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Big Four firms rethink governance

Big Four firms rethink governance

The current governance of the Big Four encompasses the worst aspects of partnership governance and the worst aspects of corporate governance.

In an article in the Financial Times, I explain how the partnership model eliminates the principal-agent problem, in that owners, managers, and major producers are one and the same. For smaller partnerships that can work very effectively. But, as partnerships grow, the leadership becomes more and more divorced from the partners.

Publicly quoted firms benefit from the oversight of external shareholders and non-executives. By contrast, the largest partnerships (which are as large as many large global corporations) are stuck in an awkward in-between place.

The leaders of these firms are no longer effectively subject to the traditional checks and balances of a well-run partnership – i.e. peer pressure and “helpful” scrutiny from well-informed and highly involved partners. Instead, they rely increasingly on bureaucratic systems and structures, which serve to disenfranchise partners and disengage them from the governance of the firms that they own.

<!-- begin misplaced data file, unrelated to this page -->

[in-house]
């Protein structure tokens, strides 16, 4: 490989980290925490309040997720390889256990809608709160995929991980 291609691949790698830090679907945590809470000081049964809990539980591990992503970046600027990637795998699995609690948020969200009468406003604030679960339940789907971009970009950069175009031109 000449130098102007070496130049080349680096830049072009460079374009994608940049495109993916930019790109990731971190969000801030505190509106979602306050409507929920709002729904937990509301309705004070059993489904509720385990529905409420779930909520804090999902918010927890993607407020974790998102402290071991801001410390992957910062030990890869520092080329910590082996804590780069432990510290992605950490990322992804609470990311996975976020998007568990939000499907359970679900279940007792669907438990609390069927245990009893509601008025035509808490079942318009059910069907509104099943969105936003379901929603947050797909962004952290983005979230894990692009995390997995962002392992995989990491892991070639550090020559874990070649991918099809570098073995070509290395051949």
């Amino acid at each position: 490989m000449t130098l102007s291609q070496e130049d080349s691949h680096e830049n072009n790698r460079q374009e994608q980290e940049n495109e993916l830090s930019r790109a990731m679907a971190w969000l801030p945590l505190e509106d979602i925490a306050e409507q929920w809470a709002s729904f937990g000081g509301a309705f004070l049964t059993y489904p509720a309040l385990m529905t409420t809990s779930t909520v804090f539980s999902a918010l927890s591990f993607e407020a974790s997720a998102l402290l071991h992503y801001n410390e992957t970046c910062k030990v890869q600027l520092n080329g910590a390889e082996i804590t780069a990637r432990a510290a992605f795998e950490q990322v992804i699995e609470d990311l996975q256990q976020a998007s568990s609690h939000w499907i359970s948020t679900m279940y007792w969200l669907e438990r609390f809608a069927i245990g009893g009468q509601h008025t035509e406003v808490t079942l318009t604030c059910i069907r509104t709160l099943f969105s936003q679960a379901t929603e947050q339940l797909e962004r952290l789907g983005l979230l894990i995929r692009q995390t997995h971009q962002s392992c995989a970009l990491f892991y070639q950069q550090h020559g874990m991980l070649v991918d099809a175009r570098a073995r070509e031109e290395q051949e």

In the accounting sector, the regulators’ response to the persistent waves of scandals emanating from large global accounting firms is to force them to adopt assorted fragments of corporate-style governance. But these corporate-style governance codes have evolved over decades, in response to multiple rounds of corporate scandals. They are not designed to accommodate the delicious peculiarities of partnership governance.

And these governance challenges are not limited to the Big Four, or the accounting sector. As partnerships grow, they need to adapt their governance, to ensure that adequate formal checks and balances supplement the informal powers of peer pressure and partner engagement. Otherwise, they may find that “solutions” are imposed on them from outside.

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